The deputy medical director of NHS England was nominated for being a ‘calm voice of reason in troubled times’ and for not being afraid to ‘speak up about what is important’. And it is these qualities that mark him out at NHS England.
Perhaps it was the 20-year stint as a GP in Cumbria that instilled a certain northern frankness, which was in evidence last year when he defended NHS England over the cuts to PMS and MPIG, and said the GP partnership model ‘probably will be gone’ within 10 years.
‘The current organisational structure of primary care is no longer sustainable or, increasingly, desirable,’ Dr Bewick told an audience in London. ‘We won’t talk about primary care, we will talk about out-of-hospital provision and out-of-hospital providers.’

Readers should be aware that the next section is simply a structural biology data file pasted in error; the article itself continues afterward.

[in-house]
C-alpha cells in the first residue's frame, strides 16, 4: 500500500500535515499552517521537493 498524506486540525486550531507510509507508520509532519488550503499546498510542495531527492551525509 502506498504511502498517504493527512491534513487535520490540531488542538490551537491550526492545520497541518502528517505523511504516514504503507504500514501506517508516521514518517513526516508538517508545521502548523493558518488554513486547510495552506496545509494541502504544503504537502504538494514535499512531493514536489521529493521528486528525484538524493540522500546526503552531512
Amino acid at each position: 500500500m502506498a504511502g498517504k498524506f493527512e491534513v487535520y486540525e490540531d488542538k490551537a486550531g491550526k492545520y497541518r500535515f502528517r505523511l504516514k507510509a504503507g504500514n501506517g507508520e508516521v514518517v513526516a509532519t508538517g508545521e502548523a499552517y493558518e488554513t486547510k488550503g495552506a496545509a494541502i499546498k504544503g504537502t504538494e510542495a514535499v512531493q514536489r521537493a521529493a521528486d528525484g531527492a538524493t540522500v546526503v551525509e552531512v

Dr Bewick was involved this year in drawing up the 10-point plan to improve the recruitment and retention of GPs and ensuring the second year of revalidation is kept on schedule. He is currently on secondment at the Trust Development Authority in order to help support hospital trusts, many of which are struggling financially.
But his favourite moment from the past year was the launch of the futuristic ‘lab in the bag’ project at NHS England.
‘The potential of point-of-care testing on the system could be profound,’ he explains.